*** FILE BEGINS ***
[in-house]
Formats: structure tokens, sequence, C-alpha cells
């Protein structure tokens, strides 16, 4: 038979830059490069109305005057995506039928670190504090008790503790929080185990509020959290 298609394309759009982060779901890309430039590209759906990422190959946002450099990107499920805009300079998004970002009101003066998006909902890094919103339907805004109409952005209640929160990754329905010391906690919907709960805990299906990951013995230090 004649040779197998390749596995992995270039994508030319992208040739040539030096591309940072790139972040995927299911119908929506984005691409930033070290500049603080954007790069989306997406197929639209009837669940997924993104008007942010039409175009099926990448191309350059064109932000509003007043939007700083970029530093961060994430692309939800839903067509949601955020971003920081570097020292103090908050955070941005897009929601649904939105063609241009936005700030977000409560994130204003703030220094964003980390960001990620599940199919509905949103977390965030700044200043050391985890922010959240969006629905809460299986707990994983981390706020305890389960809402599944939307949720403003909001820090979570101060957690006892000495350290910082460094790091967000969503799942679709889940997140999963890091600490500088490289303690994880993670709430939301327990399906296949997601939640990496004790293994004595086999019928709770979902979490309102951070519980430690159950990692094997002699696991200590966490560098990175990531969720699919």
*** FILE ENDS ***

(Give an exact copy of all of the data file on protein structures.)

[in-house]
Formats: structure tokens, sequence, C-alpha cells
């Protein structure tokens, strides 16, 4: 038979830059490069109305005057995506039928670190504090008790503790929080185990509020959290 298609394309759009982060779901890309430039590209759906990422190959946002450099990107499920805009300079998004970002009101003066998006909902890094919103339907805004109409952005209640929160990754329905010391906690919907709960805990299906990951013995230090 004649040779197998390749596995992995270039994508030319992208040739040539030096591309940072790139972040995927299911119908929506984005691409930033070290500049603080954007790069989306997406197929639209009837669940997924993104008007942010039409175009099926990448191309350059064109932000509003007043939007700083970029530093961060994430692309939800839903067509949601955020971003920081570097020292103090908050955070941005897009929601649904939105063609241009936005700030977000409560994130204003703030220094964003980390960001990620599940199919509905949103977390965030700044200043050391985890922010959240969006629905809460299986707990994983981390706020305890389960809402599944939307949720403003909001820090979570101060957690006892000495350290910082460094790091967000969503799942679709889940997140999963890091600490500088490289303690994880993670709430939301327990399906296949997601939640990496004790293994004595086999019928709770979902979490309102951070519980430690159950990692094997002699696991200590966490560098990175990531969720699919």